After you have it spoken in the preview, let's go back to Ary and the Secret of Season for the FINAL JUDGMENT!
And I'll start by talking about a central element in framing the experience of Ary and The Secret of Seasons: its duration. I was able to complete the game in 7 hours. This is a very compact Zelda adventure with no filler elements that goes straight to the point. That can be finished in a single day.
History the somewhat stereotyped way begins and proceeds: the world of Valdi has its balance of the seasons in chaos due to an unknown force. The young daughter of the guardian of winter takes in her hands the task of bringing everything back to normal and on the journey she meets the owners Guardians of Time and a few other important characters, who have the task of providing information and guiding the progress of the quest. Some people can get a smile from you, but the humor is usually quite childish.
Then, towards the end, the game begins to introduce quite interesting themes and elements and also some twists which for a novice player could hit the mark. I've honestly had a huge jump in interest and I want a sequel. Like now. However, there remains a hint of "unfinished" or "unexplored": there would have been room for many more dialogues and more complex scenes, to keep the story standing in a more full-bodied way. Instead, everything is resolved quickly and in a somewhat buggy way, with abrupt transitions and a direction that is not always on the piece.
The most successful are the dungeons and solving puzzles. Primarily because Ary and the Secret of Season soon provides the player with all the tools to be able to manipulate the environment. There remains the tradition of finding a specific object for each single dungeon, which is at the center of solving the puzzles, but it is perceived as an addition and not as an essential skill that is given to the protagonist, making everything more organic.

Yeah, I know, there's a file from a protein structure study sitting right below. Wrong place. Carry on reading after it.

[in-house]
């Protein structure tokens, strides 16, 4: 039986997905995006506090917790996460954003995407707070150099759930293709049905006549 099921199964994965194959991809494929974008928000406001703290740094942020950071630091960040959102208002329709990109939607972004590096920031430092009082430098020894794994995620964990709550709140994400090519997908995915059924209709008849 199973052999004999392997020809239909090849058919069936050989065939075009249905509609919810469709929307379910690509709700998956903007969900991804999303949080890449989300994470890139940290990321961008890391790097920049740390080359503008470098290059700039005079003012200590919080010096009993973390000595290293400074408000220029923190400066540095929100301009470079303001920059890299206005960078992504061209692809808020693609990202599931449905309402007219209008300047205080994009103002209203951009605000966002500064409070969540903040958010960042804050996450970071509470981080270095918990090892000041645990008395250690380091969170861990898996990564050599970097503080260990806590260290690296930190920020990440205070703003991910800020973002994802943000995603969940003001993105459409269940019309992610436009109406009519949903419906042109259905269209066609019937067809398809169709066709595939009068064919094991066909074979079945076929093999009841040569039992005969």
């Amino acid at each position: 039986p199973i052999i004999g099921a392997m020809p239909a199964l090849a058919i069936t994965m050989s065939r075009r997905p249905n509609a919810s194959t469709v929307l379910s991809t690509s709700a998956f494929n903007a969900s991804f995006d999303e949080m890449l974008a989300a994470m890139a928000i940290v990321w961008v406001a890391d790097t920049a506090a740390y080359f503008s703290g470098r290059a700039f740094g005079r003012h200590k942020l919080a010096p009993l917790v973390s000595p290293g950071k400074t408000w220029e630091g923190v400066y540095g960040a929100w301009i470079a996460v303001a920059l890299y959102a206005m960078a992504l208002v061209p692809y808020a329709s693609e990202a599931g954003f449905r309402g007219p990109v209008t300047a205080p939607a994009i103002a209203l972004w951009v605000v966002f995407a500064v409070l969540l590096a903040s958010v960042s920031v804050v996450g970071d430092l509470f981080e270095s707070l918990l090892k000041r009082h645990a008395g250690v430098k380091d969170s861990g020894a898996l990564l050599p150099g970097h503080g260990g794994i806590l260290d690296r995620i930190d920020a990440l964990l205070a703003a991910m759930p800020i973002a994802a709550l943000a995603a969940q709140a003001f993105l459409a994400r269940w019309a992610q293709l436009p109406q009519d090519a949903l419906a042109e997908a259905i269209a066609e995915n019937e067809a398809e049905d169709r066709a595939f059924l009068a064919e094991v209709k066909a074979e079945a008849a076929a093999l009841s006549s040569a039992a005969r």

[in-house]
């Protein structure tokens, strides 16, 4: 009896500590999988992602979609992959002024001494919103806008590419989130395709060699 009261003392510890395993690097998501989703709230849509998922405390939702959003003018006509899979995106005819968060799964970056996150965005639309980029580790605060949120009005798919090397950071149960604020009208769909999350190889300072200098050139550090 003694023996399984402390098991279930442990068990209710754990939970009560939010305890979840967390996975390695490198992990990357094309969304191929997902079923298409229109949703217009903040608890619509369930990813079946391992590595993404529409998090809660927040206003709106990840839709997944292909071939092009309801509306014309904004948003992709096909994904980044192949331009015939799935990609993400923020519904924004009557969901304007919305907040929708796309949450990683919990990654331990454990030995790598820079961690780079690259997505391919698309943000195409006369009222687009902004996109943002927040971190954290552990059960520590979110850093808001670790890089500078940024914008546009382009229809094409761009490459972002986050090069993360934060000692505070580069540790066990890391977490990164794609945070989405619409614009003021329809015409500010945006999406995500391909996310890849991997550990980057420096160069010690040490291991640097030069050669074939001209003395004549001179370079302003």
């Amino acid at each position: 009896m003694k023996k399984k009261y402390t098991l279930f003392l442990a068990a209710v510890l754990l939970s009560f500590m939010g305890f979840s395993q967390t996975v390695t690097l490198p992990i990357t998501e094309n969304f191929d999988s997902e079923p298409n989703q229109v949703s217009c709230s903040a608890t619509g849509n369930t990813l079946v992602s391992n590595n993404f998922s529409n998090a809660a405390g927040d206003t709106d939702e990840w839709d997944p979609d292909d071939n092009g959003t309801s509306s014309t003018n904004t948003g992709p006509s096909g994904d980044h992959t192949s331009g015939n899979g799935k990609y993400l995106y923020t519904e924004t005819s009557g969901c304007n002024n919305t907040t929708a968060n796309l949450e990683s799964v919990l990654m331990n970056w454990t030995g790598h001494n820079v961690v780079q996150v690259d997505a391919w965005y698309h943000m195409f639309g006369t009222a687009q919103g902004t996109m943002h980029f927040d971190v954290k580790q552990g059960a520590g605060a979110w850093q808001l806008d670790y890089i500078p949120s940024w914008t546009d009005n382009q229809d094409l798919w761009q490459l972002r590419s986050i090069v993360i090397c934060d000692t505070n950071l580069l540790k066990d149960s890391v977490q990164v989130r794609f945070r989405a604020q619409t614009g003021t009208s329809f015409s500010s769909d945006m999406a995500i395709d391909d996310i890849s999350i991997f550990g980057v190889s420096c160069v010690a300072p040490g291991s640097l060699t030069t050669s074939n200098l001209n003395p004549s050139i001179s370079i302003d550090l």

The dungeons are unmap and unmarked, but they are linear. How to proceed is almost always clear and the focus is on solving the various puzzle rooms. Understanding how your abilities to alter the environment work and combine them to solve puzzles always gives satisfaction: it is a gaming loop that when well balanced gives us a lot of estimates in ourselves and in our abilities. The game is also not invasive. There are no clues, there are no hints everywhere, so the player moves on by intuition, experimentation and experience.
Having years of videogame experience behind me, I have never had a moment of block, but if I think back to the younger me and his first approaches to Zelda ... well Ary and the Secret of Season should be a challenge for those who approach for the first time in titles of this type.
The side where I had the most doubts was that of combat, due to the high input lag in the trial version. In the final code, the problem no longer arose, with fights that were more fluid to the touch than previously. The moveset you have at the beginning of the game accompanies you to the end, with just a few mathematical upgrades to damage and attack speed, and the fights never evolve into really interesting situations, also because the system is very basic.
In 7 hours you can travel between different locations, all discreetly characterized. If the game world is a little flat and uninspired, dungeons have a more pronounced personality. The only disappointment I have with the production is how the NPCs have received much less treatment than the main characters: it's normal practice, but here it jumps a little too much to the eye.
The game was tested on PC and remains a Unity game, therefore prone to abnormal behavior. With framerate freezing at 60fps, the game performs very well, but if left free it can stress the computer too much, ending up with worse performance than having a framerate limit. That said, it shouldn't have a hard time running on a wide variety of machines.
Ary and the Secret of Season is a good entry point into the adventure genre for less accustomed and younger players. For us veterans it's more of a quick diversion between one main course and another. There is an undisputed charm, the dungeons are well done and the lore supports possible future ups and downs, which I hope will come.